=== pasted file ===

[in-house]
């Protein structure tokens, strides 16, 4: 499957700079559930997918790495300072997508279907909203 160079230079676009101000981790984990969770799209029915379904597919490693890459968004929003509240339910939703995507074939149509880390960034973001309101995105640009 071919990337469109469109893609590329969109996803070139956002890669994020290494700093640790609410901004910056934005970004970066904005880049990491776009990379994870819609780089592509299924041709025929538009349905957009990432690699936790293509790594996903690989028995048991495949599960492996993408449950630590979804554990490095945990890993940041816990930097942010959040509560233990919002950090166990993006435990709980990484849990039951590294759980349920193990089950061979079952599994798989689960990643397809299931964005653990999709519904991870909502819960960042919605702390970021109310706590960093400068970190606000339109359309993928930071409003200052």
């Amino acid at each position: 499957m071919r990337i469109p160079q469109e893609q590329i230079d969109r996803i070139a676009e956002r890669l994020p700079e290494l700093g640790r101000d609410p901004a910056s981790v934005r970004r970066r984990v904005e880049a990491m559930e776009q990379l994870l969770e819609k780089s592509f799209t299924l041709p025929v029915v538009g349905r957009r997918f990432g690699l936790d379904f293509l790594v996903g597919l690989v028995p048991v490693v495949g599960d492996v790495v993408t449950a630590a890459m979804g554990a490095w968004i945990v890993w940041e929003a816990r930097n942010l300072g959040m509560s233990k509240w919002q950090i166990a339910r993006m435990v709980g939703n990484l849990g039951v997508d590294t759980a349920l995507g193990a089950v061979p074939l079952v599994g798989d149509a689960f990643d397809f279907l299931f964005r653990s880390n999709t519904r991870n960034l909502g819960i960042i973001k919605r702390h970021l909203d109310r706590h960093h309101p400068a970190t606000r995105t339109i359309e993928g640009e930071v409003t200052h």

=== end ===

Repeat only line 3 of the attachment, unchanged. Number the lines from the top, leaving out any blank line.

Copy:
């Amino acid at each position: 499957m071919r990337i469109p160079q469109e893609q590329i230079d969109r996803i070139a676009e956002r890669l994020p700079e290494l700093g640790r101000d609410p901004a910056s981790v934005r970004r970066r984990v904005e880049a990491m559930e776009q990379l994870l969770e819609k780089s592509f799209t299924l041709p025929v029915v538009g349905r957009r997918f990432g690699l936790d379904f293509l790594v996903g597919l690989v028995p048991v490693v495949g599960d492996v790495v993408t449950a630590a890459m979804g554990a490095w968004i945990v890993w940041e929003a816990r930097n942010l300072g959040m509560s233990k509240w919002q950090i166990a339910r993006m435990v709980g939703n990484l849990g039951v997508d590294t759980a349920l995507g193990a089950v061979p074939l079952v599994g798989d149509a689960f990643d397809f279907l299931f964005r653990s880390n999709t519904r991870n960034l909502g819960i960042i973001k919605r702390h970021l909203d109310r706590h960093h309101p400068a970190t606000r995105t339109i359309e993928g640009e930071v409003t200052h």